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Methodological procedures for priority setting mental health research: a systematic review summarising the methods, designs and frameworks involved with priority setting



Research priority setting aims to identify research gaps within particular health fields. Given the global burden of mental illness and underfunding of mental health research compared to other health topics, knowledge of methodological procedures may raise the quality of priority setting to identify research with value and impact. However, to date there has been no comprehensive review on the approaches adopted with priority setting projects that identify mental health research, despite viewed as essential knowledge to address research gaps. Hence, the paper presents a summary of the methods, designs, and existing frameworks that can be adopted for prioritising mental health research to inform future prioritising projects.


A systematic review of electronic databases located prioritisation literature, while a critical interpretive synthesis was adopted whereby the appraisal of methodological procedures was integrated into the synthesis of the findings. The synthesis was shaped using the good practice checklist for priority setting by Viergever and colleagues drawing on their following categories to identify and appraise methodological procedures: (1) Comprehensive Approach—frameworks/designs guiding the entire priority setting; (2) Inclusiveness –participation methods to aid the equal contribution of stakeholders; (3) Information Gathering—data collecting methods to identify research gaps, and (4) Deciding Priorities—methods to finalise priorities.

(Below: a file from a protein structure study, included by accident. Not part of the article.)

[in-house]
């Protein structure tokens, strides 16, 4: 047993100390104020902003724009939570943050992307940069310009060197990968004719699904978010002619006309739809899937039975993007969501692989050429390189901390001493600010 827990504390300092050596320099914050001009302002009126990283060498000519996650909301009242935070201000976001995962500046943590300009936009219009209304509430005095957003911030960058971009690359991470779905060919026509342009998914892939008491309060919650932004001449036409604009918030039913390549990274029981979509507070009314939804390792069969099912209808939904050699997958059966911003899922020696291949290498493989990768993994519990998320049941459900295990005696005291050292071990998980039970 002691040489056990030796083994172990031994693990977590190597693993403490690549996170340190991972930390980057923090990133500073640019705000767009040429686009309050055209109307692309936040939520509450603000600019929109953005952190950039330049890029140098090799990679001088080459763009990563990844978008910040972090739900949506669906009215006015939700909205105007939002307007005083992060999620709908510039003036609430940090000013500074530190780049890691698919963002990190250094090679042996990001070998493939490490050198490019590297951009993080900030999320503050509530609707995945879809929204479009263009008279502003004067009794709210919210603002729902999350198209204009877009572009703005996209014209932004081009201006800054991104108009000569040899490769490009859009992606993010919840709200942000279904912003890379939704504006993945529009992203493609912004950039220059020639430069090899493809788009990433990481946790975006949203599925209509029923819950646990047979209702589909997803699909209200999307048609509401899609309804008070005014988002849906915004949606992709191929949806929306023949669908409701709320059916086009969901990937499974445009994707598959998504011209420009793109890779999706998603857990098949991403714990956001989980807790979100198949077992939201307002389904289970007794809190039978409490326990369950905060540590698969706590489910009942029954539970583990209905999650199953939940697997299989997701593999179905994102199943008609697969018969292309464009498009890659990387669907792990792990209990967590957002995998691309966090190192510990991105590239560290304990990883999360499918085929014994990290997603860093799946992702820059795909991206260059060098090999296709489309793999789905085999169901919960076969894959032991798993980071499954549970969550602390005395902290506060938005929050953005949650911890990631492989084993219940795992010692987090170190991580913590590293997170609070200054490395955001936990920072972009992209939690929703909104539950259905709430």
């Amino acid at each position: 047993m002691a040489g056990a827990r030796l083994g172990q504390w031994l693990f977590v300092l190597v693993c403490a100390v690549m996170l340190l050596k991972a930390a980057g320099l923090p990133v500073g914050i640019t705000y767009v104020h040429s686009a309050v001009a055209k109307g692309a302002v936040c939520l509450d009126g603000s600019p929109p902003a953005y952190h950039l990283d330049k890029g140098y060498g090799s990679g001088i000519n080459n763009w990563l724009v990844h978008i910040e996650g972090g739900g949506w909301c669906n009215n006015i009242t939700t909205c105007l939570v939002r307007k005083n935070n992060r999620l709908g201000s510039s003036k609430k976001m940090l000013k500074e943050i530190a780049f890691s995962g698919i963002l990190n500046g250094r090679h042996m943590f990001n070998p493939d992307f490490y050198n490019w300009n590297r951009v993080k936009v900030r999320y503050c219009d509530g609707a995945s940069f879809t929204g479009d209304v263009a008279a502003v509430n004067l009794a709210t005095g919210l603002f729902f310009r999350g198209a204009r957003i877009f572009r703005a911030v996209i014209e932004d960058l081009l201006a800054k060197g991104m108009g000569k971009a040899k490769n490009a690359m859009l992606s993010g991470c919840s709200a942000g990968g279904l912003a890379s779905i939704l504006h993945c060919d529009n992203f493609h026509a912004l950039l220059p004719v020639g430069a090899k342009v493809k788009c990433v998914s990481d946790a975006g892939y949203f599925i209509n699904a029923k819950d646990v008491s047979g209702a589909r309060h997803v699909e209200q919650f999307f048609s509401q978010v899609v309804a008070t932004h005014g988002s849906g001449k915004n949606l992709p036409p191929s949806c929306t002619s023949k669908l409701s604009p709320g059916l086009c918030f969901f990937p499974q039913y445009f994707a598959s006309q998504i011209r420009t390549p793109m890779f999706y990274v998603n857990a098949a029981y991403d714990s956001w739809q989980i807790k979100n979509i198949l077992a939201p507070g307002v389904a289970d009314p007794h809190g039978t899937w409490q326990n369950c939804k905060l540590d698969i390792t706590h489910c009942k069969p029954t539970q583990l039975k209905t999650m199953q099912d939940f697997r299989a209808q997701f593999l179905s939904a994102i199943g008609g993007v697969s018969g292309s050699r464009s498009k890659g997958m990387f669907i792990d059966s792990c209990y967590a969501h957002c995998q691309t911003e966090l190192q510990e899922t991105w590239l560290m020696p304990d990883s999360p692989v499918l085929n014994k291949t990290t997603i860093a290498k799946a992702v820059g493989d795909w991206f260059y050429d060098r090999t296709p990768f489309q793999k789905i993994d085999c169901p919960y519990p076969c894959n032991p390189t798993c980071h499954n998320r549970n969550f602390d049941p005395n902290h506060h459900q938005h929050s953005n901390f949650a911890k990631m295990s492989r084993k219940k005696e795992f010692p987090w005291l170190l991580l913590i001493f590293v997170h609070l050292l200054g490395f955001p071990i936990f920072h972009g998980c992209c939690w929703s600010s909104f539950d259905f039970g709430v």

In total 903 papers were located with 889 papers removed as either duplicates or not meeting the inclusion and exclusion criteria. 14 papers were identified, describing 13 separate priority setting projects. Participatory approaches were the dominant method adopted but existing prioritisation frameworks were modified with little explanation regarding the rationale, processes for adaptation and theoretical foundation. Processes were predominately researcher led, although with some patient involvement. Surveys and consensus building methods gathered information while ranking systems and thematic analysis tend to generate finalised priorities. However, limited evidence found about transforming priorities into actual research projects and few described plans for implementation to promote translation into user-informed research.